An Australian court overrules a previous ruling that held Google liable for defamation

By TechThop Team

Posted on: 17 Aug, 2022

An Australian court overturned on Wednesday a ruling finding that Google had defamed its online reputation by providing a link to a contested newspaper article, shining light once more on Australia's libel laws.

A seven-judge panel of the High Court of Australia voted 5-2 to overturn an earlier finding that Alphabet was involved with publishing the disputed article by creating a 'library' where it could be stored, stating that the website had no active role in publishing the work.

A question has simmered in Australia for years about where liability lies for online defamation. Libel law is still being reviewed for a final recommendation on whether large platforms like Google and Facebook should be held accountable.

A 2004 article suggested that a criminal defence lawyer had crossed professional lines and became a 'confidant' of criminals. Defteros, a lawyer, discovered the story in a 2016 Google search of his name and had Google remove it after 150 people viewed it.

The lawsuit was filed by Defteros in a state court that had found that Google was a publisher and that it was required to pay Defteros AUD 40,000. As a result, Google appealed the judgment, which culminated in the decision released on Wednesday.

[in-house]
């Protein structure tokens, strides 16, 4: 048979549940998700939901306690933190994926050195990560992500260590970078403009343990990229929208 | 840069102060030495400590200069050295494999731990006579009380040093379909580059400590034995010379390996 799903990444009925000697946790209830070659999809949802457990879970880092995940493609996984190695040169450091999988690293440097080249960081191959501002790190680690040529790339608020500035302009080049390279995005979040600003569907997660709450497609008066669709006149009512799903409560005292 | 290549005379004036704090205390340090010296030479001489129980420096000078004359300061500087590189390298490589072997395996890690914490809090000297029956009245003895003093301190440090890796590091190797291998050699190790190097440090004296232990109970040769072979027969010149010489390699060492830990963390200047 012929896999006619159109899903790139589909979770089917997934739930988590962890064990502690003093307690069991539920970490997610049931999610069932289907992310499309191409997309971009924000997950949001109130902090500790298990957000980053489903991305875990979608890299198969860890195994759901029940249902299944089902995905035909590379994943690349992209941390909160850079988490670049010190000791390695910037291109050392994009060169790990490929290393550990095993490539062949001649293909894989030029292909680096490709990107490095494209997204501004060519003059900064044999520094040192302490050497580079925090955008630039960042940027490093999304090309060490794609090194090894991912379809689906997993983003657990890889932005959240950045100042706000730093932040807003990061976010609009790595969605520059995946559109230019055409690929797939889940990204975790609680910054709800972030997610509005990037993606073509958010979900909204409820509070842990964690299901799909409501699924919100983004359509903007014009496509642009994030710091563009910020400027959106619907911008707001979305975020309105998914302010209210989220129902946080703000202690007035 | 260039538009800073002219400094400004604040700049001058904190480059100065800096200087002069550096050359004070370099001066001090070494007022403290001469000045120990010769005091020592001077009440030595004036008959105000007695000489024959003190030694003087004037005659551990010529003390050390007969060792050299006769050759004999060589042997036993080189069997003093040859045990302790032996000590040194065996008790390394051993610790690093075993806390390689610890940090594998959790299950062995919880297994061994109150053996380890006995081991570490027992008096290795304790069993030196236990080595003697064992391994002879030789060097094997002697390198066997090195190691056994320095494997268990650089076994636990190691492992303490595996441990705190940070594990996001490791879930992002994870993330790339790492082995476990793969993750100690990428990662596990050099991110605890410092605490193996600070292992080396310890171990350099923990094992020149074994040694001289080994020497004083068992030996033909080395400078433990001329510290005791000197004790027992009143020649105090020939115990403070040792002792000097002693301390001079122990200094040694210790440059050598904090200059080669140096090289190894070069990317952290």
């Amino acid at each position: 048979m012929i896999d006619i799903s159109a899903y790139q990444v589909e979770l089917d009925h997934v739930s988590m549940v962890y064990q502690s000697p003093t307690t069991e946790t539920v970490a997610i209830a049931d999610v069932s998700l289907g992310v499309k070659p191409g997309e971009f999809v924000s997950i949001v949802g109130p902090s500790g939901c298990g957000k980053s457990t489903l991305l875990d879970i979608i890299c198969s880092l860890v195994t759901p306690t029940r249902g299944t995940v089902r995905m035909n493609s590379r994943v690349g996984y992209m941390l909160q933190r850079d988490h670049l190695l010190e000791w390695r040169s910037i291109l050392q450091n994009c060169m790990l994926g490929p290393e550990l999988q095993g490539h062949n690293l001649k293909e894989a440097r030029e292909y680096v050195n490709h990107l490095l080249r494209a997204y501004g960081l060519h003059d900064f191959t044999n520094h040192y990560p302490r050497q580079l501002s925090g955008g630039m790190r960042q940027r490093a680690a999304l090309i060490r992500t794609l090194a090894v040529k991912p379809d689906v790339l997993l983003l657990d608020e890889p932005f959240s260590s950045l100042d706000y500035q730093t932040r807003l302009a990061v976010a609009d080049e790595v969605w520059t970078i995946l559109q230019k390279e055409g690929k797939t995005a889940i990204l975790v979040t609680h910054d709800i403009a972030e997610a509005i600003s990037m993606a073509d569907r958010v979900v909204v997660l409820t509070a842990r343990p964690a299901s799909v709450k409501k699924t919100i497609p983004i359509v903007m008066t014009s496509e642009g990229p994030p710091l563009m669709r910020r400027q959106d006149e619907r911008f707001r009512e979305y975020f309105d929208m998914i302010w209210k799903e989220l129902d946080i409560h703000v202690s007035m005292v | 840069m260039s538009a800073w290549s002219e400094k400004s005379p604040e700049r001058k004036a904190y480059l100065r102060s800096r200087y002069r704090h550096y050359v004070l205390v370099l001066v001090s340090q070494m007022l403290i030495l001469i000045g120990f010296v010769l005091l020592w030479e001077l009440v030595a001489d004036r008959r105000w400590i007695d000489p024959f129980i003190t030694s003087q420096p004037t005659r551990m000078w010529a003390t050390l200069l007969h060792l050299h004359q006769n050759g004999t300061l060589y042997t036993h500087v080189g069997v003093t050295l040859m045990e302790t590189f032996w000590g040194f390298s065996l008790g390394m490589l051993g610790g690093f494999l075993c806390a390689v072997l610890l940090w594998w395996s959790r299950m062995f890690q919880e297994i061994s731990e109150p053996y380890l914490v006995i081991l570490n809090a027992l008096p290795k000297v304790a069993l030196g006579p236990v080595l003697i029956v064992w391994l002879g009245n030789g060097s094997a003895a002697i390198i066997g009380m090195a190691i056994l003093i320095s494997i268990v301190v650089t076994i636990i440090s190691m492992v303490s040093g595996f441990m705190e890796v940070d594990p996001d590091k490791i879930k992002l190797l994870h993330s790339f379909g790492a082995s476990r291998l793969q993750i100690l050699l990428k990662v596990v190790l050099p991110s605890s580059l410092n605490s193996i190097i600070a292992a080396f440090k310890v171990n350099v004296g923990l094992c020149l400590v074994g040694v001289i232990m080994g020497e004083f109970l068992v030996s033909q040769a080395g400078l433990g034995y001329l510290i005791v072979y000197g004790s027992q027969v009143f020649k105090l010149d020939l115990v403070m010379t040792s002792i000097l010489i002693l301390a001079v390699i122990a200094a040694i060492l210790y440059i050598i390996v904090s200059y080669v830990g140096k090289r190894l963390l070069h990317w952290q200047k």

'We have no doubt that the Underworld article was not written by any employee or agent of the appellant,' said two of the panel's judges in Wednesday's ruling, the appellant being Google.

'As I understand it, the article was written by an individual with no connection to the appellant, and published by an independent newspaper over which the appellant had no control or influence.'

He said the process was 'long, drawn out, expensive, and extremely stressful,' but he felt vindicated when the court found the article defamatory even though Google was unliable.

A ruling against a newspaper publisher was handed down by the High Court last year after it found the publisher liable for defamatory remarks left beneath an article posted on Facebook that the publisher had profited from.

A key difference between the 2021 Facebook case and Wednesday's case was that the media companies last year 'invited and encouraged comment'.whereas Google 'did not provide any forum or place for this discussion nor did it encourage responses', according to the judges.

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